Work on the CPMC/Sutter Van Ness Medical Office Building (MOB) at Van Ness Ave. and Geary St. is progressing as crews of ironworkers are tying the rebar columns at street level and the project moves to the next phase when steel will be erected that connects to the concrete columns of the below grade garage. Small crews of carpenters, laborers, and operating engineers are on the job, continuing to pour decks and shotcrete, moving up through the lower garage level until March.
After battling (and winning) several legal challenges along the way, the Golden State Warriors are at long last ready to break ground on their new arena. The Warriors' environmental impact report held up in court at the end of November and has allowed them to move forward with construction. The groundbreaking is set for Jan. 17 in the Mission Bay neighborhood of San Francisco.
Union contractors Swinerton and Webcor officially broke ground on the Oceanwide Center project at First and Mission streets on December 8. Swinerton CEO Jeff Hoopes and Webcor CEO Jes Pederson attended the groundbreaking ceremony along with San Francisco Mayor Ed Lee, Supervisor Jane Kim, and Oceanwide Holding Group Chairman Xiaosheng Han spoke.
The Golden Gate Bridge, Highway and Transportation District approved a contract for installation of a stainless steel net below the bridge to prevent more bridge suicides. The District began a preliminary engineering and environmental review for the Golden Gate Bridge Physical Suicide Deterrent System in 2006, and in June 2014, approved spending to install steel-mesh nets under the span to prevent suicide jumps.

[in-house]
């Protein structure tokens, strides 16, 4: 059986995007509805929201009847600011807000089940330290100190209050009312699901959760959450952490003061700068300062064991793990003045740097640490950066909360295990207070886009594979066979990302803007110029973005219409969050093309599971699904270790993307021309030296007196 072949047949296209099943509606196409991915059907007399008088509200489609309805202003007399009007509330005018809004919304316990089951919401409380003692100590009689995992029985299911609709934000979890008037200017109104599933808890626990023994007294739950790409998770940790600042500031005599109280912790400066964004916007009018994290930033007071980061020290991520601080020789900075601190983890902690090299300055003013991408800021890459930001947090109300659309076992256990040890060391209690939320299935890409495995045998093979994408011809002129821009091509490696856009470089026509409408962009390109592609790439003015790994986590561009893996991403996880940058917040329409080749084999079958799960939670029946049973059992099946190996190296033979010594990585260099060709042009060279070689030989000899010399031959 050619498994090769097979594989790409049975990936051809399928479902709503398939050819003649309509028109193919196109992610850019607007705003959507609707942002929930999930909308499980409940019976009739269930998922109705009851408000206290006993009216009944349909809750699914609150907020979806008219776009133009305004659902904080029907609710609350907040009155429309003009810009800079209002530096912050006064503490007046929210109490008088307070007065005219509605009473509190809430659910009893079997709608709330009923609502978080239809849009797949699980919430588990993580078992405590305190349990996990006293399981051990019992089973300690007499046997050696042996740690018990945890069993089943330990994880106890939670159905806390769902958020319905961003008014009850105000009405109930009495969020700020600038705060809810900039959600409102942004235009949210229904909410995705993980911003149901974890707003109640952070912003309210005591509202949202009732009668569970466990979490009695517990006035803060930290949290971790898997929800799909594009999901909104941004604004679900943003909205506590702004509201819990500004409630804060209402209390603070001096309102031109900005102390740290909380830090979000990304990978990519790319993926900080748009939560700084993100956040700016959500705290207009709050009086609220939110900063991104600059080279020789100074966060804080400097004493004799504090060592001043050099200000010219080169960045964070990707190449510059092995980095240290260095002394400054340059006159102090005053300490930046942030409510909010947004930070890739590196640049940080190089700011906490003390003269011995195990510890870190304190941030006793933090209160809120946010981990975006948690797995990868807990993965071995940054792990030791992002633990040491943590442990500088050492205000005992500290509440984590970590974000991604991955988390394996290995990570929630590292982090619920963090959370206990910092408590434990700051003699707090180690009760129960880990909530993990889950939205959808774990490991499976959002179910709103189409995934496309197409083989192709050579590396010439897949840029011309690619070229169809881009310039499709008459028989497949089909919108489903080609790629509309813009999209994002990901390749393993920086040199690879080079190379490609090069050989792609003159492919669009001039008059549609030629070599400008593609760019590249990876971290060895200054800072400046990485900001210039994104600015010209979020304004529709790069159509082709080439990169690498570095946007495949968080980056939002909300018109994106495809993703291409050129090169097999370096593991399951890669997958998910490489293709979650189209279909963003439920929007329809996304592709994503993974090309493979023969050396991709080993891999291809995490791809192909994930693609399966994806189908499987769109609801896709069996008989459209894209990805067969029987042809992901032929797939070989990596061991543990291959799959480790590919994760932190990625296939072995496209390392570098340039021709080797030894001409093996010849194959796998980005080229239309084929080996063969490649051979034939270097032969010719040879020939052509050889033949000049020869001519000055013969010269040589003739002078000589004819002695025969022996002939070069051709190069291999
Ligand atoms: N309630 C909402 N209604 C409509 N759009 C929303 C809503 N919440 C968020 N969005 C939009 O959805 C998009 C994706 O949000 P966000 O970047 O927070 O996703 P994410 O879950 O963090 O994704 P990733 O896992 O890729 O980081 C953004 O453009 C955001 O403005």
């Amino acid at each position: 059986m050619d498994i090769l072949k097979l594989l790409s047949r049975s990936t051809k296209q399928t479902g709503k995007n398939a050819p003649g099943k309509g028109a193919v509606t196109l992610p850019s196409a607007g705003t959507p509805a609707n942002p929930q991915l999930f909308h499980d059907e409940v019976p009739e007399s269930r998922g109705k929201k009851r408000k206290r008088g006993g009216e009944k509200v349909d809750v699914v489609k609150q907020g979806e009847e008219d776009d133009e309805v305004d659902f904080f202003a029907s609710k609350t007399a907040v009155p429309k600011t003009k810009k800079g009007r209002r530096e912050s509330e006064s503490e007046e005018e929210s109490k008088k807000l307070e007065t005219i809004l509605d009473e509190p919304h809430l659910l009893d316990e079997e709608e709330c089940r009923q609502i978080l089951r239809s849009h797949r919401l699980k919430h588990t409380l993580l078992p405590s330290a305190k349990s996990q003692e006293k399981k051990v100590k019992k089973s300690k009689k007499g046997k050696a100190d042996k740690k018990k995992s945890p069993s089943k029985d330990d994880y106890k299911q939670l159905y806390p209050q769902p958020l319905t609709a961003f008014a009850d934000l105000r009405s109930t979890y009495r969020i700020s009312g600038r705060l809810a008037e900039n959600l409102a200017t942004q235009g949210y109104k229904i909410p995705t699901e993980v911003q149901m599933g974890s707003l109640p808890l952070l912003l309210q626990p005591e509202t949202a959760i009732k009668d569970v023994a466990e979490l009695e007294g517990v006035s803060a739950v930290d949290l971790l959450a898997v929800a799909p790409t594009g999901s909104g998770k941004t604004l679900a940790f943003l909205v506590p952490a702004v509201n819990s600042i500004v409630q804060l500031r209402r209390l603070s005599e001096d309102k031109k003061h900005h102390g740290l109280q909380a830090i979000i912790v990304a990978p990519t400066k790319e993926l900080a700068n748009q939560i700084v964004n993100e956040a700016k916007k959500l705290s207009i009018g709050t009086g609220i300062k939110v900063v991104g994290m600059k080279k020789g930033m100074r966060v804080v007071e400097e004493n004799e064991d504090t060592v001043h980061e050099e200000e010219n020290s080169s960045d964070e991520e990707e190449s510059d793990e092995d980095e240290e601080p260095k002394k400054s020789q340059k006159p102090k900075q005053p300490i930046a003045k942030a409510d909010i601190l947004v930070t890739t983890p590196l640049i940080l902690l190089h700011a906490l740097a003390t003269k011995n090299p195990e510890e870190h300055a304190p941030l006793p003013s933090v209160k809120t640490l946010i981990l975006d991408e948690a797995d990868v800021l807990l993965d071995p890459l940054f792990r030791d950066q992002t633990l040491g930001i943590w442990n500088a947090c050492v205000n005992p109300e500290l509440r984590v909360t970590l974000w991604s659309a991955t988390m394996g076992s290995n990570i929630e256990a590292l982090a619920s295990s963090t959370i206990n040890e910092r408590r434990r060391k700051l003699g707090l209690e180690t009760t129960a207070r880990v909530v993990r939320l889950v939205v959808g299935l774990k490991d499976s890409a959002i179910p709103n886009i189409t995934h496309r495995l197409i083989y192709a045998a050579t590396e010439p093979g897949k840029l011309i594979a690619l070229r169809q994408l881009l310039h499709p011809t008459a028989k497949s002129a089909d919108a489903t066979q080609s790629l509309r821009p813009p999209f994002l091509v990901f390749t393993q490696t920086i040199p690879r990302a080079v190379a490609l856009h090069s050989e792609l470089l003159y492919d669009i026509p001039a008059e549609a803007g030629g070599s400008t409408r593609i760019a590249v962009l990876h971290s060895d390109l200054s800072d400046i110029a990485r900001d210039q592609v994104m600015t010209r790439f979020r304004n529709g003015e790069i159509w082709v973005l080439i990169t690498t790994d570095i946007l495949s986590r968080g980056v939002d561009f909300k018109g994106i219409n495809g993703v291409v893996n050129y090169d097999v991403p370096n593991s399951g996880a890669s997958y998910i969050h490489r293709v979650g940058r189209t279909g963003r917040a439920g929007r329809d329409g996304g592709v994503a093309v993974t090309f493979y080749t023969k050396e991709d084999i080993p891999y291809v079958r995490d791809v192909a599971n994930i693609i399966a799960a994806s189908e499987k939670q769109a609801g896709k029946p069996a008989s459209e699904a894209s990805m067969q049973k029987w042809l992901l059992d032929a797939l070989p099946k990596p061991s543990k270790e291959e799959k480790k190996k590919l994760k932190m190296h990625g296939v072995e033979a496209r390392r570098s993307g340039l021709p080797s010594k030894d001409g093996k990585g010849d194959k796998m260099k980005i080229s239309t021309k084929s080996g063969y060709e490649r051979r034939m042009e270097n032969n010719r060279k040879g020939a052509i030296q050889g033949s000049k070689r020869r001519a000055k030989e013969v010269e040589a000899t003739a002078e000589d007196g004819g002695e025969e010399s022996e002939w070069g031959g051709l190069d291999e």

Union construction crews are continuing the work of rehabbing and modernizing public housing for several non-profit housing developers in San Francisco. Some Phase I projects are nearing completion as Phase II projects are set to start. Work is being done under terms of a project labor agreement between the San Francisco Housing Authority (SFHA) and the San Francisco Building and Construction Trades Council (SFBCTC).
The San Francisco Bay Restoration Authority's (SFBRA) Governing Board voted November 30 to require that work on San Francisco Bay restoration projects costing $500,000 and above will be done under terms of a Project Labor Agreement with Bay Area Building Trades Councils.
There are some important projects happening in San Francisco where work has already started or is about to, but won't be completed for a few years. These projects are not only redefining the skyline, but redefining neighborhoods. From the newly named Chase Center and Hunters Point to Treasure Island and 706 Mission, there are plenty of projects to be excited about, and to keep the Building Trades busy for years to come.
In an election that saw a right wing business tycoon thought to be unqualified to be president actually win the highest office in the land and the Democrats fail to gain enough seats in Congress to gain control of either the House of Representatives or the Senate, there were a few bright spots and victories at the local and state level.